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  #1  
Old 08-14-2006
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Insurance Coverage amounts

Hello All,

I have just purchased an Ericson 29 after having researched sailboats all summer long. I am happy with my choice (this is my first sailboat).

I am wondering what is a decent amount of coverage to have. Here are some stats:

1. I paid cash for the Ericson (so no banks are controlling the amount of coverage)
2. My intended use is daysailing. Maybe some 3-4 day trips over the summers.
3. moored at a marina

I have initially insured for agreed Hull value, 100,000 liability and some towing insurance.

Does this seem to little for my intended use? or should i consider 300,000 and higher liability?

thanks
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Old 08-14-2006
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Congratulations on your Ericson 29 purchase. As an owner of a 1984 Ericson 30+, I am a strong fan of Ericsons, I'm sure you'll love your boat!

However, I think you are very underinsured. My boat use is very similar to yours. I have insurance to cover the full cost/market value of my boat, plus replacement value for all electronics (not depreciated value which can be almost worthless), limited tow insurance and one Million dollars liability (all with a $500 deductible). I think having only 100,000 liability is way too little if you hole/sink a larger/newer boat or cause someone personal injury. Although I have never made a claim in my almost 15 years of boat ownership, I think having adequate insurance is wise and relatively inexpensive for the peace of mind.

As well, many marinas require that you have more insurance, so you may want to check with them as well. They may want to protect their other marina clients, and avoid a future lawsuit as well, if they let you in perhaps underinsured.

Good luck with your boat!

Frank.

Last edited by FrankLanger; 08-14-2006 at 04:39 PM.
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Old 08-14-2006
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Insurance

seapadrik,

My knowledge of sailing is limited, but my knowledge of insurance isn't (I hold multiple licenses.) Here's how insurance generally works:

The policyholder wants to spend the least they can in premiums and just hope for the best.

Then, when something happens, they strap on the Pete Best self-a** kicking machine and wish they had paid the little bit more for extra coverage.

I advise my clients to purchase the most they can comfortably afford, especially liability. That doesn't always mean buying the highest coverage offered, but if you wreck a $300k boat and you have 100K in coverage..., well that's $200k out of your pocket and most of us don't have $200k in our pocket. Certainly not an extra $200k.

What's the price difference in the coverage, if you don't mind me asking?
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Old 08-14-2006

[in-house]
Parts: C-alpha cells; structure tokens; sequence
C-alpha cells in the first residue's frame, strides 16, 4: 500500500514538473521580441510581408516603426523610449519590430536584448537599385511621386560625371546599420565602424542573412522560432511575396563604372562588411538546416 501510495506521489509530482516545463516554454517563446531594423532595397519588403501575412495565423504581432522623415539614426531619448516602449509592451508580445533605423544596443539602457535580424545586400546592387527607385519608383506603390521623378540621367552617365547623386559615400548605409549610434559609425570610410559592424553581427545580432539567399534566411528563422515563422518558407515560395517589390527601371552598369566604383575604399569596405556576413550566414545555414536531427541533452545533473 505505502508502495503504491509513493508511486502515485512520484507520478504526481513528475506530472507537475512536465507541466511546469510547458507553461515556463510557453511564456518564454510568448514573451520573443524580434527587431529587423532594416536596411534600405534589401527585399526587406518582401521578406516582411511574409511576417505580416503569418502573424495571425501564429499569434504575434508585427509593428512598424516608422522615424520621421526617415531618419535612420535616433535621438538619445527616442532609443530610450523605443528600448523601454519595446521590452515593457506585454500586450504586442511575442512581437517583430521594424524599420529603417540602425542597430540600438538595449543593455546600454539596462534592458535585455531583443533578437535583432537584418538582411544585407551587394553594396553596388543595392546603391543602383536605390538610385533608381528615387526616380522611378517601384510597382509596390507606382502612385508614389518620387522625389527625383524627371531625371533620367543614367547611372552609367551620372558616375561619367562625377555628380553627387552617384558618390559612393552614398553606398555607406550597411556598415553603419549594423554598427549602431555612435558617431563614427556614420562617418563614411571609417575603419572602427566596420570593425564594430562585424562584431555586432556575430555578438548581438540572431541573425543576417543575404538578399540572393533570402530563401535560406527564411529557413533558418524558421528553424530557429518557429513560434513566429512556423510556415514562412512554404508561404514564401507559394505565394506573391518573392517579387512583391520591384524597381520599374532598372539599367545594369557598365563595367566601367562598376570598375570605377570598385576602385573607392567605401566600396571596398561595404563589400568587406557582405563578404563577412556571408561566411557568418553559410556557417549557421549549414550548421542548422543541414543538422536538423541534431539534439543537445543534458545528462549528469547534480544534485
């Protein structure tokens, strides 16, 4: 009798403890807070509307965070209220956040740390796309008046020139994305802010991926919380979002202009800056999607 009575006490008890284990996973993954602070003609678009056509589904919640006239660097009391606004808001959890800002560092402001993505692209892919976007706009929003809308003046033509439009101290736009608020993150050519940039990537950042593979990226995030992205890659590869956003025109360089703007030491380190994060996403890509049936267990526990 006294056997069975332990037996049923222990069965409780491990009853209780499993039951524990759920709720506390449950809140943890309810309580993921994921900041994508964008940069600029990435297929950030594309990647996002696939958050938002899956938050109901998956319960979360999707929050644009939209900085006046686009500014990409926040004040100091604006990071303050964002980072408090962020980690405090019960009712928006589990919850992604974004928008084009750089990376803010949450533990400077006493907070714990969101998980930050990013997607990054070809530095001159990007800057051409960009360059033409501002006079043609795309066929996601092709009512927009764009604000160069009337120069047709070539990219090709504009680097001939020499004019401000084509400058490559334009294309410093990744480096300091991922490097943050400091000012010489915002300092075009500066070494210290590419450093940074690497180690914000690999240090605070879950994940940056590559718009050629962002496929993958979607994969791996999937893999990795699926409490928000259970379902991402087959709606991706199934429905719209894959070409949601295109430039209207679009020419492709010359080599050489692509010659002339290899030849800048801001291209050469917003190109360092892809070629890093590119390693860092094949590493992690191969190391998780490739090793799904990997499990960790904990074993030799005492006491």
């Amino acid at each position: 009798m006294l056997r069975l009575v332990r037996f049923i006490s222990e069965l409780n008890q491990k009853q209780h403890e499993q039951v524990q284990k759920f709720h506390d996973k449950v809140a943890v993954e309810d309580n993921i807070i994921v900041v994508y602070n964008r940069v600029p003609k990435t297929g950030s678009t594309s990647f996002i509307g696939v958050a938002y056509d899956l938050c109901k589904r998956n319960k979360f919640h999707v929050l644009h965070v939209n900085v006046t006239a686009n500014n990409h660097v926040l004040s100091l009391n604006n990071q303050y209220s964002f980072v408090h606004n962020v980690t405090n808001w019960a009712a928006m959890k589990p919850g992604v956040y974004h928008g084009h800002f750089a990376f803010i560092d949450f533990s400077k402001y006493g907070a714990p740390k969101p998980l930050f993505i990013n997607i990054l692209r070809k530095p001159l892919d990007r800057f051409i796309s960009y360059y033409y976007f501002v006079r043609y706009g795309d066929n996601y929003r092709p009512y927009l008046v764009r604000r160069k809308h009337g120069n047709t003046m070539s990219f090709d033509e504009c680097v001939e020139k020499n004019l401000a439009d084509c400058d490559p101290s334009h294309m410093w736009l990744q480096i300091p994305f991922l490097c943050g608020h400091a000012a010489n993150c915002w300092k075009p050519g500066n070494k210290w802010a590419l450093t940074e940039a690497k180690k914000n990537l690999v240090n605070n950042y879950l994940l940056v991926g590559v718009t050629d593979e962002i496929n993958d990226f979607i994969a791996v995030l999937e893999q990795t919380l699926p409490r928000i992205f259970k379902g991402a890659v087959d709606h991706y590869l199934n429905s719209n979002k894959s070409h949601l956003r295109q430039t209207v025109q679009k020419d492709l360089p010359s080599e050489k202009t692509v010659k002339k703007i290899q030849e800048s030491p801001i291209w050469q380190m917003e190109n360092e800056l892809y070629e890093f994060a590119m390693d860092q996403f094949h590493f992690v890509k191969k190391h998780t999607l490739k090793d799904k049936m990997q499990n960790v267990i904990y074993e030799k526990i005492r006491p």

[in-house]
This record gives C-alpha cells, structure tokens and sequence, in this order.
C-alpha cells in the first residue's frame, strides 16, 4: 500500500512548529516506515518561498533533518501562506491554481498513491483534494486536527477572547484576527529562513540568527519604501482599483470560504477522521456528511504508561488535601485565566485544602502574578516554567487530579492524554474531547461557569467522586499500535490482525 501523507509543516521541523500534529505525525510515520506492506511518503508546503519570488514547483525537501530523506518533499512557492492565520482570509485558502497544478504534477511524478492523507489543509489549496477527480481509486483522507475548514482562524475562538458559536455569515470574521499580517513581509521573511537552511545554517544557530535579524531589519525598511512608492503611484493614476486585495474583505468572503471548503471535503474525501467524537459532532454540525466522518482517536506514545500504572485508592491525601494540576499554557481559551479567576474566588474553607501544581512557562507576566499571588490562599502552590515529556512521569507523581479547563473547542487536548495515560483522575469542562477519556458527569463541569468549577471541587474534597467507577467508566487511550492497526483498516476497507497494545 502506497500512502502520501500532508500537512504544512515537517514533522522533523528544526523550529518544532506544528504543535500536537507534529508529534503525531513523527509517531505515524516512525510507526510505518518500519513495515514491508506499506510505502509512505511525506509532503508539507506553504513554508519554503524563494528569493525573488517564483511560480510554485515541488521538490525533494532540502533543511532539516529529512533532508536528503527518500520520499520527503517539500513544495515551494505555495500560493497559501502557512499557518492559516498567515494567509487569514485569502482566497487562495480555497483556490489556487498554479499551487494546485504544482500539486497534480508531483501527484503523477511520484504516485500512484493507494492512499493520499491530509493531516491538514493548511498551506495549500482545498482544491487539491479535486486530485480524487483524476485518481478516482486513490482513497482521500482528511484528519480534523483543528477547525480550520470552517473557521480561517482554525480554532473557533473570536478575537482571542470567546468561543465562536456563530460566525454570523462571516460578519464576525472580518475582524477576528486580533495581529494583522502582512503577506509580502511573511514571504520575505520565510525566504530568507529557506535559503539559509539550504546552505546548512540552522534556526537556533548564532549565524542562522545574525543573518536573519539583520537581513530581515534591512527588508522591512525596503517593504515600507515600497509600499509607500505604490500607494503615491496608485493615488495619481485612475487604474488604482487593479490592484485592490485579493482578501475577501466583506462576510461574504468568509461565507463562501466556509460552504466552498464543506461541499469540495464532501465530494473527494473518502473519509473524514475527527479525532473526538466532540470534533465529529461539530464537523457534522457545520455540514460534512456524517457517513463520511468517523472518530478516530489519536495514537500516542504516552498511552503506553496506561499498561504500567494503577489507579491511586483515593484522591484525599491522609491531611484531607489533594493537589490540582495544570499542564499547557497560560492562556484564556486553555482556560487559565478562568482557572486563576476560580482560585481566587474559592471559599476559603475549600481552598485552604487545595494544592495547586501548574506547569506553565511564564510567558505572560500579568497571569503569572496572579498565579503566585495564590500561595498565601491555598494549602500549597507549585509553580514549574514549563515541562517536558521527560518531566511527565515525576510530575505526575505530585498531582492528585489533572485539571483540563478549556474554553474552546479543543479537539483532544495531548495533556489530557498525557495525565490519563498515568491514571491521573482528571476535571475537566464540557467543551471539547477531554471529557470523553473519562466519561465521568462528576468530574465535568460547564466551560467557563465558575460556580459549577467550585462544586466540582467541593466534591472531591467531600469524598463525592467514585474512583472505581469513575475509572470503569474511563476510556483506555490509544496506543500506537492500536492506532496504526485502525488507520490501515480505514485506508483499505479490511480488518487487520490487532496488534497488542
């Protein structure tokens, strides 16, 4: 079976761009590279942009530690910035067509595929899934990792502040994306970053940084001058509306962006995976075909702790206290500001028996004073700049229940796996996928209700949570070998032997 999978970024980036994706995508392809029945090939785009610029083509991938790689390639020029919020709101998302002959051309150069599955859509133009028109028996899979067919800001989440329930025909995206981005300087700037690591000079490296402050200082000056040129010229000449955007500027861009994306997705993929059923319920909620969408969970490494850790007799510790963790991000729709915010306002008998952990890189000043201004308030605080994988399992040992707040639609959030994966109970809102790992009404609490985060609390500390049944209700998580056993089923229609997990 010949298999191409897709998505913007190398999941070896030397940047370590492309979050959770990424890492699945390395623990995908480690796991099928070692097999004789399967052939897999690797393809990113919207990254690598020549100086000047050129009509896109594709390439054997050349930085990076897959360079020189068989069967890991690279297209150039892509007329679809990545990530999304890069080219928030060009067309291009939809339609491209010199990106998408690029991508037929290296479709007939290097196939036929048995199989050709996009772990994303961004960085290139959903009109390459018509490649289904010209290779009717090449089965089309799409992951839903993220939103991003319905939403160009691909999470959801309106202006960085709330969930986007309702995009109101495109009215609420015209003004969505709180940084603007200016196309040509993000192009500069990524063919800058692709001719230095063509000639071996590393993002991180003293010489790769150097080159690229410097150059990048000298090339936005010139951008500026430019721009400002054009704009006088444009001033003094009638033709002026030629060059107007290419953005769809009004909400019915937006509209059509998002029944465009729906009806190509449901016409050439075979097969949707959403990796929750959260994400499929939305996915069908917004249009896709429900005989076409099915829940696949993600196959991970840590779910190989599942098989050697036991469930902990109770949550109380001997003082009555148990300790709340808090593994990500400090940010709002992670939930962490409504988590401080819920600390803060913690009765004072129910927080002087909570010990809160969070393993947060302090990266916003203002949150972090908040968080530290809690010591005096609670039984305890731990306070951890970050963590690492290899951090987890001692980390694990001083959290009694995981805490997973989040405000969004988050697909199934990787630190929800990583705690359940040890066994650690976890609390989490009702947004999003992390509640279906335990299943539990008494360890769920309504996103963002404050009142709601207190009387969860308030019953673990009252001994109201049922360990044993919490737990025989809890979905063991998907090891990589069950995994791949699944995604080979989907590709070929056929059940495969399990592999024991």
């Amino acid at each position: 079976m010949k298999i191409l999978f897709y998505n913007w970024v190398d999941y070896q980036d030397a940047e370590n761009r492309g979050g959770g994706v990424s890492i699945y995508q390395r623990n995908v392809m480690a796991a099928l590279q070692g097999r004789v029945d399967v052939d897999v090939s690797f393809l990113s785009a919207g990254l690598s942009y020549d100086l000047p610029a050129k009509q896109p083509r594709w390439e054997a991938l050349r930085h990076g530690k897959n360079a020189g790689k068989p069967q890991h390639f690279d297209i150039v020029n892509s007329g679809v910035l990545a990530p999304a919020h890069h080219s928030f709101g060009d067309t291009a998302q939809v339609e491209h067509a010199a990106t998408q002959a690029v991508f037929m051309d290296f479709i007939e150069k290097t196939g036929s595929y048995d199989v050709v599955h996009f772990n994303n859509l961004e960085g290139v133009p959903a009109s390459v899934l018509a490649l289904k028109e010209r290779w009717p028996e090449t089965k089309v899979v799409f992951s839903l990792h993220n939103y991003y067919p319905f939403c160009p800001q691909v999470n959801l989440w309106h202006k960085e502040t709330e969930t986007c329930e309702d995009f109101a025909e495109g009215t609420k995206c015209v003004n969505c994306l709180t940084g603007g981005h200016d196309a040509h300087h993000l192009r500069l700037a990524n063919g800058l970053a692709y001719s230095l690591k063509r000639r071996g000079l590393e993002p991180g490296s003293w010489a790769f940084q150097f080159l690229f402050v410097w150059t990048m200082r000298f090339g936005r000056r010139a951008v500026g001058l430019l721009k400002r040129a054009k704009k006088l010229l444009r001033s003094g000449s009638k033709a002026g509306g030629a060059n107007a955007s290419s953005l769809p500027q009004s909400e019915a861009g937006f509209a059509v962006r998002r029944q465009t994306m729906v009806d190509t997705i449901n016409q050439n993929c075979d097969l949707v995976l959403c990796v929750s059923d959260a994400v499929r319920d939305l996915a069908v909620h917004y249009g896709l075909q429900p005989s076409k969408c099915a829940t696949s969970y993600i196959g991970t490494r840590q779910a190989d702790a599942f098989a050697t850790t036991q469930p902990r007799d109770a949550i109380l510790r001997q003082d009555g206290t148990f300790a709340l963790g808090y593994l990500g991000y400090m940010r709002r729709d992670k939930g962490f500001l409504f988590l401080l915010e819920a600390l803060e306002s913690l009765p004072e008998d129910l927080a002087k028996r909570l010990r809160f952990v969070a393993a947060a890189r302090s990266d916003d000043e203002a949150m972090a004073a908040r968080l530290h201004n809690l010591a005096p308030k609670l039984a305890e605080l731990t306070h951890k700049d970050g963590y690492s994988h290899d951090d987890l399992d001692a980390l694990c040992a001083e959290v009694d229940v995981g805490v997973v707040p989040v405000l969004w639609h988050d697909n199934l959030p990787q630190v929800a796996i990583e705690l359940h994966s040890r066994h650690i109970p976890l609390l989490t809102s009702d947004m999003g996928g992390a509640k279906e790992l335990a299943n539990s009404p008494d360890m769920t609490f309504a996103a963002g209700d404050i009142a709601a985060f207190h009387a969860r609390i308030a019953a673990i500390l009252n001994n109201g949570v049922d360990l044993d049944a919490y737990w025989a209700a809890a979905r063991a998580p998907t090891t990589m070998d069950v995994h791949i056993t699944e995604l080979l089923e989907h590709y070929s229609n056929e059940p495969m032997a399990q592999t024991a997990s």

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Don't forget to check with your marina. Many that I have priced require at least $300,000 liability.
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Thanks for the advice.

By the way I am not trying to get by 'on the cheap' I just truly did not know what the norms were for coverage amounts. Based on your comments I called them back an upped it to 500,000 liability. Although that had to get approved by the supervisor based on the age of my boat (30 years old). This only increased the premium by $50. I will consider going higher but wonder if they have a cap for 30 year old boats.

Cheers
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Old 08-14-2006
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Seapadrik, I think you are wise to increase it to at least 500,000. I think that's still too low, if you are at fault for a seriously disabling injury, as well as boat damage (hence my decision to go with at least one million). My Ericson is 22 years old, and they didn't question that, though they did want a copy of the survey. I am assuming you got a survey done before you bought the boat??
Good luck!
Frank.
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Old 08-14-2006
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Umbrella Policy

We have insurance that is called something like a personal liability umbrella policy. Our house, cars and boat are all insured with or via (boat) the same company at a prescribed level, and the umbrella policy at an additional premium provides liability insurance across all of the policies.

The premium does not seem terribly expensive versus a claimant winning the lottery at our expense.
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Old 08-15-2006
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I agree with frank and jedwards about $100,000 and $300,000 being a bit low, especially if your boat is in a marina. For instance, if your boat breaks free and hits two other boats, you could easily be looking at $500,000 damage to the two other boats, the docks and your own boat. Also, if your boat catches fire, and ignites the docks or other boats... same thing. The price difference isn't all the great, and the peace of mind is worth it.

Generally, the liability portion of the policy has very little to do with what is being covered, as it is different and separate from the hull value. The liability portion is mostly risk-based, and has more to do with where your boat is stored, and what your experience is, than it does with what kind of boat you have.
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